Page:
... The in-built contradiction of pursuing, on the one hand, the aim of bringing down costs through economies of scale, while on the other hand trying to achieve effectiveness (quality) through improved responsive interaction, was captured in the incompatibility theorem: More scale economies (SE) require restraint in student-teacher interaction (STI) and emphasizing STI erodes SE (Hülsmann, 2014, June, 24 The realization that online learning with higher levels of STI erodes SE cooled down the initial enthusiasm of the early promoters of a more responsive DE. Anderson had welcomed the new affordances of interaction in the paper on "big and little distance education" (Garrison & Anderson, 1999), but soon adjusted his position in "Getting the mix right" (Anderson, 2003) and, especially, in "Disruptive pedagogies" (Anderson & McGreal, 2012). ...
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Recent monetary policies of quantitative easing have produced a cognitive dissonance with the previous “there is no money” mantra and invite us to revisit our understanding of the costs and economics of distance education (DE). It turns out that study of the costs of DE was narrowly rooted in neoclassical microeconomics. Consequently, DE has focused on driving down costs and devolving costs to the students, thereby contributing to increasing student debt. The chapter summarizes the efficiency gains of traditional DE and their changes due to the emerging affordances of information and communication technologies (ICT). The chapter also notes changes in the “macroeconomic weather conditions,” which have led to regarding education less as means to raise productivity than as a center for profit itself. As a consequence, cost efficiency gains have often not been handed to the learner, leading to rises in tuition fees and, consequently, student debt. The second half of the chapter introduces modern money theory (MMT), a different economic paradigm, which suggests that monetary sovereign countries have enough policy space not to focus narrowly on driving down costs. It notably suggests that devolving costs to students turns out, from the MMT perspective, to be misguided. It identifies a policy space which can be used to build in additional resilience, especially required in times of crises.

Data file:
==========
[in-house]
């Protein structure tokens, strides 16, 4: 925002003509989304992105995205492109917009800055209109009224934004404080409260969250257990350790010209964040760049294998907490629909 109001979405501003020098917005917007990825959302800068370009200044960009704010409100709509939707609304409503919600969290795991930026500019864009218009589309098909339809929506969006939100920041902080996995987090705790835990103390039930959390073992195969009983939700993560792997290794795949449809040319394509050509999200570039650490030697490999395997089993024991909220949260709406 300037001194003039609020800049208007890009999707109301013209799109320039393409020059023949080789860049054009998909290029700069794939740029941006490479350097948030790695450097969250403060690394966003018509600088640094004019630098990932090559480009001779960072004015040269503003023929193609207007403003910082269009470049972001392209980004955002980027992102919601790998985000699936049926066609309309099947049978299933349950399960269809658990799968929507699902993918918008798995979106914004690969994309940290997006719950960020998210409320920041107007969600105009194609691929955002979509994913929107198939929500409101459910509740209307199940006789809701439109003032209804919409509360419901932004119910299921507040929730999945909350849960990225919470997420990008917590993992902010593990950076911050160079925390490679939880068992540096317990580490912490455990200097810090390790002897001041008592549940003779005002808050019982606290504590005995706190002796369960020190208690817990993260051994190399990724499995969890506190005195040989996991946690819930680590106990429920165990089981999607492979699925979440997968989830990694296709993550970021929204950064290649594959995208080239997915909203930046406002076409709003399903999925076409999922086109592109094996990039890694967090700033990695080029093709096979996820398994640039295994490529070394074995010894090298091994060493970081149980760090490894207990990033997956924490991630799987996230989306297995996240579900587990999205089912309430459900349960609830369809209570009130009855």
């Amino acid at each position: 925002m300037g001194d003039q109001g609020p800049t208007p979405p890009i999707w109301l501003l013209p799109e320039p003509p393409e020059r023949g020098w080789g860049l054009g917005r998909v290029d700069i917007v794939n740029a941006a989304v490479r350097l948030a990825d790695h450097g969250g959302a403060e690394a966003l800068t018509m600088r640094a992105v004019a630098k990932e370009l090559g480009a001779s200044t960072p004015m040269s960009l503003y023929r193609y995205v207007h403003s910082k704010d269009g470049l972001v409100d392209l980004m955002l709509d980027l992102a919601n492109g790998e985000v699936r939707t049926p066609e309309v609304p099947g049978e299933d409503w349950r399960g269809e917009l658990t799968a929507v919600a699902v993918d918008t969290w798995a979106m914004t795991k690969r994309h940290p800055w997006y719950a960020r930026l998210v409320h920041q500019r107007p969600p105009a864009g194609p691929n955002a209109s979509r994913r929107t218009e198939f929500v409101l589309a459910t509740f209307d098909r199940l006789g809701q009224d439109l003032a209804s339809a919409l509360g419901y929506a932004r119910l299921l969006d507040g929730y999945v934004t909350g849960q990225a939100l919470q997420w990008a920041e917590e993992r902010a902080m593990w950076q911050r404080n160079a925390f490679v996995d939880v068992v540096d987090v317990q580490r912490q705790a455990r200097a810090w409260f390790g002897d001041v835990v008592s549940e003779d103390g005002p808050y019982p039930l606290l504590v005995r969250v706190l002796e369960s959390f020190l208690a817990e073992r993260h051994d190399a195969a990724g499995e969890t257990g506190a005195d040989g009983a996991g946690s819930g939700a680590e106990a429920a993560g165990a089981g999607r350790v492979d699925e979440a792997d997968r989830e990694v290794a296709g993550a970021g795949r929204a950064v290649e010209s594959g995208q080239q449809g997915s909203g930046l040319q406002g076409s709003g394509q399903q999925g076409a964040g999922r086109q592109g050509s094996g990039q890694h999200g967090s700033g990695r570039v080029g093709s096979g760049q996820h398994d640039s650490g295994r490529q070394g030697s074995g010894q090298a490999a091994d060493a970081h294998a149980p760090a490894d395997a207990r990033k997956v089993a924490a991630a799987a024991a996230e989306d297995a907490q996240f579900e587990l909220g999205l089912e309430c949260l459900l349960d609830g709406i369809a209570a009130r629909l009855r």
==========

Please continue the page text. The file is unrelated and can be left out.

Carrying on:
... As we moved toward online learning, the nature of learner support did undergo considerable changes. Analyzing the types and nature of interaction in learnerlearner, learner-content, and learner-instructor interaction, Anderson (2003) emphasized that while the issues of availability and access to technology as also faculty time need to be addressed, learner support is required to be designed for all three types of interaction in online learning (synchronous as well as asynchronous). Since in online learning there is possibility of simultaneous cocreation of content by students and instructors, learner support cuts across learning resources and learning support; needs to be conceptualized in an individualized, interactive, and crossfunctional framework; and should be organized before, during, and after the learning process (Thorpe, 2003). ...